11. 11. Workshop recommendations for Cooking Systems • Developing participatory national and local plans to ensure a sustainable supply of wood through agroforestry, woodlots or natural regeneration • Ensuring that the most suitable tree species are made available based on knowledge of their physical properties, lack of toxicity and local preferences • Establishing systems to grow and disseminate excellent planting materials • Carrying out local participatory trials of improved charcoal production methods • Ensuring that improvements are equitable • Introducing enhanced cooking techniques, including clean cook stoves, in a manner that integrates their use into a full cooking system including fuel quality, kitchen management and cooking space ventilation There is a need to improve technology throughout the cooking system. This should be done in a manner that fully respects social issues by:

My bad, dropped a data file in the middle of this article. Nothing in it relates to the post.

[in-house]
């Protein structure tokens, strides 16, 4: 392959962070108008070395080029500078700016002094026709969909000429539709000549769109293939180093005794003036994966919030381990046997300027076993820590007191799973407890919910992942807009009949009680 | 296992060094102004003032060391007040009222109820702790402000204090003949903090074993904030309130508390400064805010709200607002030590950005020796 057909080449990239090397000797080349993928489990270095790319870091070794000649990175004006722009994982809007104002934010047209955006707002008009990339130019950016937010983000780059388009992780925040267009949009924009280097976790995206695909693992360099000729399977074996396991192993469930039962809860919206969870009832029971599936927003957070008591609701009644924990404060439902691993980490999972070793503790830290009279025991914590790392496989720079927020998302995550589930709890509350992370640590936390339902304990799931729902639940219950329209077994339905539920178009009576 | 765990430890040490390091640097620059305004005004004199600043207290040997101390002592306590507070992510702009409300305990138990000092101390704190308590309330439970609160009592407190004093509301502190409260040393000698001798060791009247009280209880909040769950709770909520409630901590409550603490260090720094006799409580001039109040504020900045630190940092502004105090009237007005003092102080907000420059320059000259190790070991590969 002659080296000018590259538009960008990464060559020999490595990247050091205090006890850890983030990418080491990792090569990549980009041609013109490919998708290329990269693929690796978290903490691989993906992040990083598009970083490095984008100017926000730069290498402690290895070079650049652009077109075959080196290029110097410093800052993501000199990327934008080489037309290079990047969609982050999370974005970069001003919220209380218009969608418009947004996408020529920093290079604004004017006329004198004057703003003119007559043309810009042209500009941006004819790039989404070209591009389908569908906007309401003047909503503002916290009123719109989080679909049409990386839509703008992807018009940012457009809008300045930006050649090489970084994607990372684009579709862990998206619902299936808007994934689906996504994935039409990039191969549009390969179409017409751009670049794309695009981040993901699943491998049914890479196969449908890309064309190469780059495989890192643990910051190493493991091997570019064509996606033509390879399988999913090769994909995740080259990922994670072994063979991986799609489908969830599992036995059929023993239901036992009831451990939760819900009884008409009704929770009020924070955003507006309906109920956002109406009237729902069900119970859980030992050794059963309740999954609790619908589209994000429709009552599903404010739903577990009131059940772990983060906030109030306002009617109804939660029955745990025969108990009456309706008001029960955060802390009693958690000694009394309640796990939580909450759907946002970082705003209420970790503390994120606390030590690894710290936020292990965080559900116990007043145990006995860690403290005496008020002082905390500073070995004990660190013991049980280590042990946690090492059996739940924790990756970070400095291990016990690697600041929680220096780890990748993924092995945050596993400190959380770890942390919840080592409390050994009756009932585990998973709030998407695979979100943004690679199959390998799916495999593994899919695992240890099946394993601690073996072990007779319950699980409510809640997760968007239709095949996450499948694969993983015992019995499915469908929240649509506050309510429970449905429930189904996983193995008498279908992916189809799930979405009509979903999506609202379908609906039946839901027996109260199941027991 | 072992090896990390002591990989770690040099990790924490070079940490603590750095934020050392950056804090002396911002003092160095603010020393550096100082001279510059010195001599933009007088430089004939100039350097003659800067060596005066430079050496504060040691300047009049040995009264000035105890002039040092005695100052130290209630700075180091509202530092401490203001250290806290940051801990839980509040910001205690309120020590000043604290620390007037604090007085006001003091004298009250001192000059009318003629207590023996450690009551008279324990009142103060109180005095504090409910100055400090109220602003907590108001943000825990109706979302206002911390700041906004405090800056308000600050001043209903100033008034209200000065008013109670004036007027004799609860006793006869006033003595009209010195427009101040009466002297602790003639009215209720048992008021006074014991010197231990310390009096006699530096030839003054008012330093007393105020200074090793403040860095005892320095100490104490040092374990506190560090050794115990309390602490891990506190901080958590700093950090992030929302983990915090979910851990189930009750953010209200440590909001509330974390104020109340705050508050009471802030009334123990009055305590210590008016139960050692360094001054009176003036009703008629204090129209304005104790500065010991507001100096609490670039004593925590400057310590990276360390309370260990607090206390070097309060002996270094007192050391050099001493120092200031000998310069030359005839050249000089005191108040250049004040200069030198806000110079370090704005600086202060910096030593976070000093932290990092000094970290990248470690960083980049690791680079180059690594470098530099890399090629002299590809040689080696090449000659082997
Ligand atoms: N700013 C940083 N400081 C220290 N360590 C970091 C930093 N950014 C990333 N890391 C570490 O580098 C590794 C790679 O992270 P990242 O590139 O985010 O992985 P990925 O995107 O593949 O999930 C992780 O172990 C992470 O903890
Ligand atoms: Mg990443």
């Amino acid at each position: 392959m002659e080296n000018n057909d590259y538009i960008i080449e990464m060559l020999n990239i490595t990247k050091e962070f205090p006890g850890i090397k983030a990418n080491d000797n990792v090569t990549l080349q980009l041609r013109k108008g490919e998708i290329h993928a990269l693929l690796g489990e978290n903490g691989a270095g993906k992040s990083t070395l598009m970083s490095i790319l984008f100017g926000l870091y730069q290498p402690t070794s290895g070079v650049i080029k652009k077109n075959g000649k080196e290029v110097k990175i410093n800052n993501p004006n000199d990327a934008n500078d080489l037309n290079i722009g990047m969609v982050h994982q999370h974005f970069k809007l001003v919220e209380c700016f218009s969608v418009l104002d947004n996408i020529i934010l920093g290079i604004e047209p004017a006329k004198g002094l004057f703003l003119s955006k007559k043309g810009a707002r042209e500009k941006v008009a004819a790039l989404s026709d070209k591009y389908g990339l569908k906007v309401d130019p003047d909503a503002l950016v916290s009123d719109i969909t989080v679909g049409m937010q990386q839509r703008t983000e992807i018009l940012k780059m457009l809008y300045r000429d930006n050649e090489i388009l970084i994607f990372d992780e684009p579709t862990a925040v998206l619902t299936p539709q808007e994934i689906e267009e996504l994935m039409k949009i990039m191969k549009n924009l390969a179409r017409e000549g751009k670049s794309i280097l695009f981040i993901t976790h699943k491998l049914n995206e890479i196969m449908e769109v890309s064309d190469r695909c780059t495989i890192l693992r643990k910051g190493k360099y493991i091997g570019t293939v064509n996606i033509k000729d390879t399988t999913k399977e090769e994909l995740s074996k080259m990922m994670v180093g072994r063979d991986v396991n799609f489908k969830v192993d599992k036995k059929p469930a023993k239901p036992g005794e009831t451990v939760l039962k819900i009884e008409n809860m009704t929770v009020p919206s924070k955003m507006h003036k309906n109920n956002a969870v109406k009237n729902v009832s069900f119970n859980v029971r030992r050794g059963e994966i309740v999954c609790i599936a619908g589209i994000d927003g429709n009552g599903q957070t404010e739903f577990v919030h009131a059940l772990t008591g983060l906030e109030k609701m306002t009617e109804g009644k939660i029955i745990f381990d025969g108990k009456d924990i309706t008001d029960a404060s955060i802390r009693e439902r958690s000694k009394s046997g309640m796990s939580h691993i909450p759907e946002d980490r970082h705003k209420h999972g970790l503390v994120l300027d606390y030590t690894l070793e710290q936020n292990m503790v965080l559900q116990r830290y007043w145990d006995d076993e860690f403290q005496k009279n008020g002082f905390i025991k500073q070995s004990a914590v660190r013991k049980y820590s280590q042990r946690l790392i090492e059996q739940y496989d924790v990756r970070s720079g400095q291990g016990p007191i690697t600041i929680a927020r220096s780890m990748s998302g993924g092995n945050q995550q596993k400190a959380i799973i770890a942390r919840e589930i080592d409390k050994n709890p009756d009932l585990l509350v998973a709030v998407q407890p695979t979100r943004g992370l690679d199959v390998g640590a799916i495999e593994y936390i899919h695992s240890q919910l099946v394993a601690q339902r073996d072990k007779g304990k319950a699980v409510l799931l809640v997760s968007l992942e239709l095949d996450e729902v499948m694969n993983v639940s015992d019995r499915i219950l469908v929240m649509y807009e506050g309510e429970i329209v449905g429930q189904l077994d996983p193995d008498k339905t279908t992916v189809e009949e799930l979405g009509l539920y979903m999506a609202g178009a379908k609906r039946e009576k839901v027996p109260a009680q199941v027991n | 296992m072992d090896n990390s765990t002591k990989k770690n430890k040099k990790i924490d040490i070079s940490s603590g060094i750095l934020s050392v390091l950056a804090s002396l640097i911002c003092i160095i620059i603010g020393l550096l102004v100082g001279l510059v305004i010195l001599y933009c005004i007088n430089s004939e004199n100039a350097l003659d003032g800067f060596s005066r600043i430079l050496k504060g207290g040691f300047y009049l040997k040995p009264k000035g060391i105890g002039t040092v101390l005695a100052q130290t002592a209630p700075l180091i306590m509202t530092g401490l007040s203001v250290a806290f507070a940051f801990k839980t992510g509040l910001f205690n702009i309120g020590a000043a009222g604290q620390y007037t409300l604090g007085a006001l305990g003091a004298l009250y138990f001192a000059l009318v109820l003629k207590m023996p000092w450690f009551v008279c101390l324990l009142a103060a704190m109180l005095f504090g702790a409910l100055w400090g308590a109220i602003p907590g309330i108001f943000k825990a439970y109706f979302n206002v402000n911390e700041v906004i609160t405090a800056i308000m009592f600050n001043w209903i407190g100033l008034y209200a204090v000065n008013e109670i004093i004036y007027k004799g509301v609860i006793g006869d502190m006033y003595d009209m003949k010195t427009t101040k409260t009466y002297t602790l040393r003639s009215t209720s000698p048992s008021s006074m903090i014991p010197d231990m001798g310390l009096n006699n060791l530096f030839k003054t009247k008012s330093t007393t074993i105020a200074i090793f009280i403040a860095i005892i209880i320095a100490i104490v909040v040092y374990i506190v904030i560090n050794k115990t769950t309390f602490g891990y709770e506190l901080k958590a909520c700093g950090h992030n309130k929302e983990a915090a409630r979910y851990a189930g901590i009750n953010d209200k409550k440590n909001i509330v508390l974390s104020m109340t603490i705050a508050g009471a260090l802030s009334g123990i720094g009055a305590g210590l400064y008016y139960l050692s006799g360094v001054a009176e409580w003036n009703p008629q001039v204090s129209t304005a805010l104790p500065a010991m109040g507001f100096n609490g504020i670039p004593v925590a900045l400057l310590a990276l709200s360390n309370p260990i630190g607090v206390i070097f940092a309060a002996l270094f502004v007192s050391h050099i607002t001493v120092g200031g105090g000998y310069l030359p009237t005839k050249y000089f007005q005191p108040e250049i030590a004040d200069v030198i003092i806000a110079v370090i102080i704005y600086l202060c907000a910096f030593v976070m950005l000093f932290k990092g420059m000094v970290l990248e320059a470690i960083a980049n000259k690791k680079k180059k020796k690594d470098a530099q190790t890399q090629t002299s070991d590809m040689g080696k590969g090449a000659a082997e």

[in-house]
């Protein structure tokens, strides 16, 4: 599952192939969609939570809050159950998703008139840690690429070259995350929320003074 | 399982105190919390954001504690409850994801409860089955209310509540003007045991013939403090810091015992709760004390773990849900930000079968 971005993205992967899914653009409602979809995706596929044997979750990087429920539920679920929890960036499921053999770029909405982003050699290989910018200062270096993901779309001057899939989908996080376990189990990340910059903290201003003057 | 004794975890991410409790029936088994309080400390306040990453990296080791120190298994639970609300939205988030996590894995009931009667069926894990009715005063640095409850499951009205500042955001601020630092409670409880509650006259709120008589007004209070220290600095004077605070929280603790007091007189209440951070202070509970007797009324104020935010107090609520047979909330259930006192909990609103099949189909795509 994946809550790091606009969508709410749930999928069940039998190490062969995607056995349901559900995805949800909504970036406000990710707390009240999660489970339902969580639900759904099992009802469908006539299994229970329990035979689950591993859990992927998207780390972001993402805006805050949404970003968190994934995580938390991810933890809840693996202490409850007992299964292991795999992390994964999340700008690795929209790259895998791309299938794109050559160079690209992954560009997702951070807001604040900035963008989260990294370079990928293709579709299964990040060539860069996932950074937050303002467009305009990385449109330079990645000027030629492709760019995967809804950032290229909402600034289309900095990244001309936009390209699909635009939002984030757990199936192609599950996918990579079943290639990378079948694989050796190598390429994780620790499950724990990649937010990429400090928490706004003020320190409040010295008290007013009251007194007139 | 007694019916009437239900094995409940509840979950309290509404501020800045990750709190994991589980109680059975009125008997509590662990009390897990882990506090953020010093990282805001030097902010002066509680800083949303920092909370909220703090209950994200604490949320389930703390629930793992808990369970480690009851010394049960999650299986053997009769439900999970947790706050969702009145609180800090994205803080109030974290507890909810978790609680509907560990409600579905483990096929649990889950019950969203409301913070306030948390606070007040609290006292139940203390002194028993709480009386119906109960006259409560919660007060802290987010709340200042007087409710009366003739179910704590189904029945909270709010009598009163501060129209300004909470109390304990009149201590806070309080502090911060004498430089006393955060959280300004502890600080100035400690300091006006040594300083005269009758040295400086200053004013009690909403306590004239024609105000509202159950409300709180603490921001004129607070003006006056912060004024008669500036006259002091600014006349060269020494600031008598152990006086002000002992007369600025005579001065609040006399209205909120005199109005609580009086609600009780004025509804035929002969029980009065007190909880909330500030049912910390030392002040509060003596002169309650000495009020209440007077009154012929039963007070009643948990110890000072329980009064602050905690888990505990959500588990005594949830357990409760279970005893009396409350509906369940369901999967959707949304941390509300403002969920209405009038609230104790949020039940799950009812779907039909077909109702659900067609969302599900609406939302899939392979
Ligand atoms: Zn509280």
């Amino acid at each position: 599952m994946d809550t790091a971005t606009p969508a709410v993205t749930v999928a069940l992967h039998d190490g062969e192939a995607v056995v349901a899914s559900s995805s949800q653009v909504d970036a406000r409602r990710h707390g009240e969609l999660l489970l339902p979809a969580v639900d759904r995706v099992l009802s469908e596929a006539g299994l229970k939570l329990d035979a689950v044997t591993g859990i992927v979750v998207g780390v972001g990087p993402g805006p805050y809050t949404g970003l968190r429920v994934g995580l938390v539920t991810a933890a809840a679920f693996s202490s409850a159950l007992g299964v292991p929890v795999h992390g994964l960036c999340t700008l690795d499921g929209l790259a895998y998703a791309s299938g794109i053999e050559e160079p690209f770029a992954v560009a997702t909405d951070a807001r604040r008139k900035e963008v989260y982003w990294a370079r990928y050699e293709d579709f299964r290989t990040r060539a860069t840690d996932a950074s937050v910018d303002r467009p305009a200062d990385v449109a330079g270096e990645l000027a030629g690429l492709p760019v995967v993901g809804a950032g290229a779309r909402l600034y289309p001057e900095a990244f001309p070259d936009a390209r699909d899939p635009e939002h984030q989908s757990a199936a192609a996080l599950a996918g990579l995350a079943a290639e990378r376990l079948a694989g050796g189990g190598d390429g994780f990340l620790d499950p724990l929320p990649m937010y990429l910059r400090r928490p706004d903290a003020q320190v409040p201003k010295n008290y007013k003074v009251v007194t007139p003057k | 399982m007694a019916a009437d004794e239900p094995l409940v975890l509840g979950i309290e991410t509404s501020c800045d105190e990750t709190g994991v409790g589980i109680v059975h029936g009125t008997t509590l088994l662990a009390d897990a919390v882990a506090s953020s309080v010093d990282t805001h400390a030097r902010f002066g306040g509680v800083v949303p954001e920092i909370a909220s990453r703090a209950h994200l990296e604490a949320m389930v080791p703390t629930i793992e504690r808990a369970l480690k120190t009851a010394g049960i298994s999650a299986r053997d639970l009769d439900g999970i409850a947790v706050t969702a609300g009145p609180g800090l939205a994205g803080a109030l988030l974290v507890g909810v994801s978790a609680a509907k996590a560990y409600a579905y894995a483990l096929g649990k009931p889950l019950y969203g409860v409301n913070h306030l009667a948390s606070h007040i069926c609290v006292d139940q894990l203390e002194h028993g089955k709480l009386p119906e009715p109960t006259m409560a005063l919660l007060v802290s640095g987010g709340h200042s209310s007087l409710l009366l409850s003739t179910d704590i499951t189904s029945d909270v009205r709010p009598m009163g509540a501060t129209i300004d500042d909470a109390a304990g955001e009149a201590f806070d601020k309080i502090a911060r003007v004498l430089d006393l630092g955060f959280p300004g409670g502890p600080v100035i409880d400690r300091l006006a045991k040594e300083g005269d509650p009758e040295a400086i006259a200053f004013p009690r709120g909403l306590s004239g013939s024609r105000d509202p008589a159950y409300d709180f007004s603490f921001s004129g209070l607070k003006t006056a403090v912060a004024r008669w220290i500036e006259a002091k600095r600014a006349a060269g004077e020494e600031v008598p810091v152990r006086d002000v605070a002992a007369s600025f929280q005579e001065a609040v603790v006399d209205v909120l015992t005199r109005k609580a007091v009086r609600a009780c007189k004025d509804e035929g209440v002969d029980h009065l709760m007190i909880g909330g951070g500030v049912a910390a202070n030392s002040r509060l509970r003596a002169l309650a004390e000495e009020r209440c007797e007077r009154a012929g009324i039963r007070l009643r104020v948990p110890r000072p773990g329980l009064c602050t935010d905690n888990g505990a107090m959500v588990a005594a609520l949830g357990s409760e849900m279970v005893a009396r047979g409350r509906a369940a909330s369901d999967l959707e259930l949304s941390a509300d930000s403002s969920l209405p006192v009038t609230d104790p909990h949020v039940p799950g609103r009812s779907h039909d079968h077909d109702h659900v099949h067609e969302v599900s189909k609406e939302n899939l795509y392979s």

12. 12. Workshop recommendations for Cooking Systems • Applying participatory processes throughout the cooking systems development process to identify challenges and solutions • Reviewing energy taxation policies to ensure that woody biomass is not unfairly treated • Encouraging the involvement of the private sector by removing obstacles to their participation (e.g. the distortions of current charcoal value chains) There is a need for incentives to reform the use of firewood and charcoal. This should include:
  13. 13. Overall Workshop Conclusions Tree-based bioenergy systems, ranging from fuelwood and charcoal to liquid biofuels and power generation: • offer great opportunities for sustainable green growth pathways in sub-Saharan Africa, • with sustainable forest management and forest and landscape restoration. • What is needed to effectively promote them is a shift in perception to rehabilitate their negative image, • a holistic approach that considers the full production to end- user cycle, • collaboration of relevant stakeholders to overcome investment barriers and • political coordination at subnational, national and regional levels.
  14. 14. Thanks for a future